BRISBANE, Australia (AP) — The biggest obstacle facing some National Rugby League players in their return to play following a coronavirus shutdown isn’t how they perform on the field, but whether they can pass an often inconsistent ear-temperature check on game day.
And players’ earphones and headsets may be part of the problem
When the NRL returned without fans last weekend, league officials said players would have to undergo up to three temperature checks on the day of a game.
Last Thursday, Australia fullback James Tedesco became the first player to miss a game under the NRL’s new health protocols in the coronavirus pandemic because he woke up with a high temperature.
Tedesco failed a test that prohibits anyone with a temperature above 37.2 Celsius (98.96 Fahrenheit) from entering a stadium on game day or for practice. He was ruled out of the Sydney Roosters’ lineup, but he wasn’t really missed in his side’s 59-0 win over the Broncos in Brisbane.
Brisbane halfback Brodie Croft had two high readings before the first NRL comeback match last Thursday against Parramatta, but he eventually passed another temperature check and was allowed to play.
It was more of the same last weekend. Six Cronulla players arrived at the ground on Saturday night and gave temperature readings over the 37. 2 cutoff.
All six were eventually allowed into the stadium at Townsville in north Queensland state after a second examination 15 minutes after their initial test, with suggestions a different machine was used for the second test.
Three Sydney Roosters players __ Kyle Flanagan, Joey Manu and Brett Morris __ also failed initial temperature tests on Thursday night before passing a later test.
Three players would have to fail pregame temperature checks before the league considered calling a game off, NRL’s head of football Graham Annesley told Australian Associated Press.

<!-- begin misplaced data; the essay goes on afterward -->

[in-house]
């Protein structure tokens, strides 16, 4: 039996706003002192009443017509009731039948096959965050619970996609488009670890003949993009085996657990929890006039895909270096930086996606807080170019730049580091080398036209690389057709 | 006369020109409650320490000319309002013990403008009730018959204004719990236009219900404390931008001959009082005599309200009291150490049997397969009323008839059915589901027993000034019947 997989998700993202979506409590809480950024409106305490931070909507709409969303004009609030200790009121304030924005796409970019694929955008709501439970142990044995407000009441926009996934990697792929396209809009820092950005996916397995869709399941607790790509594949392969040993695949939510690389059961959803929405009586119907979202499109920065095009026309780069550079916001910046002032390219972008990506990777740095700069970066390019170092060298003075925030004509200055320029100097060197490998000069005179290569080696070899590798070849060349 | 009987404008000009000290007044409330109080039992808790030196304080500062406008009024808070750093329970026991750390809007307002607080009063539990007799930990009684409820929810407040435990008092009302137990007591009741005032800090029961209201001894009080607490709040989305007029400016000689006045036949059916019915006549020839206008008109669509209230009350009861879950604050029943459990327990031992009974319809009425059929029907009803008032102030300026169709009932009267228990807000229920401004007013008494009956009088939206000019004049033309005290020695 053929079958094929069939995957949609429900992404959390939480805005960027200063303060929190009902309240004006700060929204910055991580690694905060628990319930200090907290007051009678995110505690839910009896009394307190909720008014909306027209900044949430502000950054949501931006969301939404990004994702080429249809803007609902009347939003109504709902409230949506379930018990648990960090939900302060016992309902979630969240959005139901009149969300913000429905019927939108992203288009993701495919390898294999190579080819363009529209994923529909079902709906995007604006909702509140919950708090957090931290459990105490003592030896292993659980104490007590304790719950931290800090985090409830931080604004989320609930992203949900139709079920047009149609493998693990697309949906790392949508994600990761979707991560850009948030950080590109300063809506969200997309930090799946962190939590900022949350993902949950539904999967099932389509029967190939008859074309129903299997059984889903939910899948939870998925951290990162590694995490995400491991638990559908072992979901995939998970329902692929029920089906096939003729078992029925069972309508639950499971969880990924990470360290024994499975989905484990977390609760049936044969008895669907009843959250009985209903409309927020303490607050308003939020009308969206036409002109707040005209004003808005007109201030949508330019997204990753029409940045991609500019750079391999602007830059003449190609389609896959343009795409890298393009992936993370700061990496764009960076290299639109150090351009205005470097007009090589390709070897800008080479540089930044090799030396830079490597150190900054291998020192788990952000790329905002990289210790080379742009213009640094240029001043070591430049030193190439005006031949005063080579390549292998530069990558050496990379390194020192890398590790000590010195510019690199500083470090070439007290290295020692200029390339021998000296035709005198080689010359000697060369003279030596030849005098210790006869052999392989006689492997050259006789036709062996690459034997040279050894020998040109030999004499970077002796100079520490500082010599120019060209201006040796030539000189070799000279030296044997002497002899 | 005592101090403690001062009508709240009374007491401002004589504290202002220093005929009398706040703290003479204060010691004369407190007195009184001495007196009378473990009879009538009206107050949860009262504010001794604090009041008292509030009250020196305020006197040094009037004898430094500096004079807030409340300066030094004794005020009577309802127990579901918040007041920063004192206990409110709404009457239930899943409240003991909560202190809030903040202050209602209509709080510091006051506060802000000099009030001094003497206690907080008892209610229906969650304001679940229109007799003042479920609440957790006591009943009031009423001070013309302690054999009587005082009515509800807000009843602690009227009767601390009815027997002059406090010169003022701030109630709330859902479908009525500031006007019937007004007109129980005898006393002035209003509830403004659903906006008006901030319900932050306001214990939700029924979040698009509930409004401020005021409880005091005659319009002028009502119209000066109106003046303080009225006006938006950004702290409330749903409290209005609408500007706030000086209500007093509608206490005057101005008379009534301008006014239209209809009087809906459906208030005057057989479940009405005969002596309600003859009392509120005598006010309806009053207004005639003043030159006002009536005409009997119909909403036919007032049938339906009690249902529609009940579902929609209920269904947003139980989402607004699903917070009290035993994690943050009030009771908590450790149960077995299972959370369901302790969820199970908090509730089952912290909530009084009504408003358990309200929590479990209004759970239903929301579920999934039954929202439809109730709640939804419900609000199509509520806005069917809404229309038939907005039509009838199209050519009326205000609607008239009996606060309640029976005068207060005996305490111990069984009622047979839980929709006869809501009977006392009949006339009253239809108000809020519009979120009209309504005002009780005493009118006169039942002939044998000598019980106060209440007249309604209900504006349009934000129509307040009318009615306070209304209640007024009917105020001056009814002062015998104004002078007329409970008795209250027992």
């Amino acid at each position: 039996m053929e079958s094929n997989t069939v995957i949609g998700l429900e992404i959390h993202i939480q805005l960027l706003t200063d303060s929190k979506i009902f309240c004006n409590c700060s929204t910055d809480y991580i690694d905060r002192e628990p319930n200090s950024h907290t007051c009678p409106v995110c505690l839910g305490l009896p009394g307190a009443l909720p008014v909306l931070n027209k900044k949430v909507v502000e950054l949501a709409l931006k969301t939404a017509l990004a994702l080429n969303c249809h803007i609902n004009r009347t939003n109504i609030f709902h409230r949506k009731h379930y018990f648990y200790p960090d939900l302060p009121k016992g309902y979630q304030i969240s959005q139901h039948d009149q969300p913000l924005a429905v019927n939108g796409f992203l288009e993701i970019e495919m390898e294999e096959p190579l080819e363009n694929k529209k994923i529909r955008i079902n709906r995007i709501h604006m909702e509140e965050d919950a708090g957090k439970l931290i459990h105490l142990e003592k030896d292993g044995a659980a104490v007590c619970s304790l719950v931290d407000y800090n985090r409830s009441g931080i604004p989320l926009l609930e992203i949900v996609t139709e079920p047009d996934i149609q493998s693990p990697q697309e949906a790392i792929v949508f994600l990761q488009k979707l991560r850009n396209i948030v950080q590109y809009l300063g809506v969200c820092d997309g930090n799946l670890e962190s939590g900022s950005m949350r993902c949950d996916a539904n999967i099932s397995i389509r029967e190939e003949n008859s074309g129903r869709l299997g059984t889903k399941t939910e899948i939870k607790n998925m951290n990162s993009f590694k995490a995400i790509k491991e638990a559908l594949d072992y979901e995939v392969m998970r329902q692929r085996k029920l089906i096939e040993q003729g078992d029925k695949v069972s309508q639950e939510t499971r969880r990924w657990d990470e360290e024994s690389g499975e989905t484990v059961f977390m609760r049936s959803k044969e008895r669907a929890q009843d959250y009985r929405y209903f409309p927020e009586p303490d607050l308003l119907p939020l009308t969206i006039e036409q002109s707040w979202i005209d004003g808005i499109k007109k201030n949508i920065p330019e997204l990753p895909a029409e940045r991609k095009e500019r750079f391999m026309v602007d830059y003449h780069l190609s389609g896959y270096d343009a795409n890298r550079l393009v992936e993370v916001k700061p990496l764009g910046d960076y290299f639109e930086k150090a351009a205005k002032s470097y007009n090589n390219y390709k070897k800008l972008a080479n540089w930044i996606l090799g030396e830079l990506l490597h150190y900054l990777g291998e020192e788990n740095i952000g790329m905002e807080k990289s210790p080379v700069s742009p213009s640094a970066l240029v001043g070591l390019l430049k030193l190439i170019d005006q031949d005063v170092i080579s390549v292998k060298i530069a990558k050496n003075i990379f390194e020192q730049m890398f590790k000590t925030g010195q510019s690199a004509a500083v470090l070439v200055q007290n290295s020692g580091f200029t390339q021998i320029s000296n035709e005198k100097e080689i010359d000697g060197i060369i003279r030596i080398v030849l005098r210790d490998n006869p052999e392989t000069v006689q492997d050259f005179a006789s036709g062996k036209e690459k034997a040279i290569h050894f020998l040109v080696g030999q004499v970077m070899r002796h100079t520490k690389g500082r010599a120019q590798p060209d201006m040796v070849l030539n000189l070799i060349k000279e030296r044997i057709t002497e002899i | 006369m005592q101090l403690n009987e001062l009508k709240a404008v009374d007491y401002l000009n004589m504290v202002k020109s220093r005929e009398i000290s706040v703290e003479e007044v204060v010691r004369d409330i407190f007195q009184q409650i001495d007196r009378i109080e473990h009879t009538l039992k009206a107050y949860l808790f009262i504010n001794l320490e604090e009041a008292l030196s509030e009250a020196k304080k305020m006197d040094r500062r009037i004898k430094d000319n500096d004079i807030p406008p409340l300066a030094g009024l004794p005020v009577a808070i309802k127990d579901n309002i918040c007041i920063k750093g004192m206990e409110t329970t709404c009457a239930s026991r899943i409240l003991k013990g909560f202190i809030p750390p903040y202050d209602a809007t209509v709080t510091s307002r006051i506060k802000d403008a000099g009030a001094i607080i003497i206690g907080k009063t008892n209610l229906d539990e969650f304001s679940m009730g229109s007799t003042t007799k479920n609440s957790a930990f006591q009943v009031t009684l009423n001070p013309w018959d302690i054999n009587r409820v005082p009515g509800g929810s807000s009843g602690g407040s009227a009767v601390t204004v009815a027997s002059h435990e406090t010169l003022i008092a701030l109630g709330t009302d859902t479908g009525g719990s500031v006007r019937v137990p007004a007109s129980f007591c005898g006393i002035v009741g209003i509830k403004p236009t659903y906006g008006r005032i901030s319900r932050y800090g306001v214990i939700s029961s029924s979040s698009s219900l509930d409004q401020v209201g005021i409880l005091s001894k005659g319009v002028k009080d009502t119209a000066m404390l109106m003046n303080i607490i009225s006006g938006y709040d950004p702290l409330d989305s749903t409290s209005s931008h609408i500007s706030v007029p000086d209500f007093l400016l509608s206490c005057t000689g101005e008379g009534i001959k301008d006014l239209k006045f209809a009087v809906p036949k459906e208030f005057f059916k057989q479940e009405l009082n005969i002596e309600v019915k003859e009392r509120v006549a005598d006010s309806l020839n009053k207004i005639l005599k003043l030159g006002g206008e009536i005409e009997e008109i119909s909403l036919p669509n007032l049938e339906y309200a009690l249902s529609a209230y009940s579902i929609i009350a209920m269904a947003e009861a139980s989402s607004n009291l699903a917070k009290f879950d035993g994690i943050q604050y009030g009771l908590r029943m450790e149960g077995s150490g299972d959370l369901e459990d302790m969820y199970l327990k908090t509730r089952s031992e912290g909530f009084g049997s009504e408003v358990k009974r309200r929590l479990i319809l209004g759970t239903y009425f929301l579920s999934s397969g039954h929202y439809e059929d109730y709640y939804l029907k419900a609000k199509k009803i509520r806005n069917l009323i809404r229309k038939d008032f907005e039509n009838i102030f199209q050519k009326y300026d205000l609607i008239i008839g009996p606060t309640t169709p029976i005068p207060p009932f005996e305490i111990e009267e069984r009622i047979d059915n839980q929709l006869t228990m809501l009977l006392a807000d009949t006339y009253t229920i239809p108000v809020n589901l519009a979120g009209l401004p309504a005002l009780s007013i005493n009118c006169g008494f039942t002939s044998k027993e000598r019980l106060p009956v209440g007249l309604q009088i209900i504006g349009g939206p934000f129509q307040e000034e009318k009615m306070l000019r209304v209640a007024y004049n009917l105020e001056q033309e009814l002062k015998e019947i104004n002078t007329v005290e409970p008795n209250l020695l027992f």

“There’s no automatic decision on any of that stuff. There’s a process that kicks in immediately when we have a problem,” Annesley told AAP.
Body temperatures, according to the respected Mayo Clinic in the United States, are not always an exact science.
“Normal body temperature varies throughout the day __ it’s lower in the morning and higher in the late afternoon and evening,” it says on its website “Although most people consider 98.6 F (37 C) normal, your body temperature can vary by a degree or more — from about 97 F (36.1 C) to 99 F (37.2 C) — and still be considered normal.”
And while ear, or tympanic, temperature checks might be the more convenient way to check for fevers, they are not the most accurate.
“Oral and rectal thermometers generally provide the most accurate measurement of core body temperature,” the Mayo Clinic says. “Ear or forehead thermometers, although convenient, provide less accurate temperature measurements.”
NRL teams carry 20 players on game day, giving coaches some flexibility should a player check in over the temperature threshold before the match.
Canterbury coach Dean Pay said his players have been urged to avoid the use of headphones on game-day in a bid to keep their temperatures down.
“The headphones is a real issue that’s raised with us,” Pay said. “Last week when we were on the bus on the way up to Central Coast, we made sure our players took them off well in advance before they got to the ground.”
On the other side of the scale, Australian Broadcasting Corp.’s Grandstand radio sports show on Sunday reported that an unnamed player came down with some sniffles on game day.
Concerned that he might not pass the fever check, but confident he was well enough to play and had no other COVID-19 symptoms, he stuffed a few small ice cubes into his ears on the bus on the way to the stadium.
He passed with flying colors.
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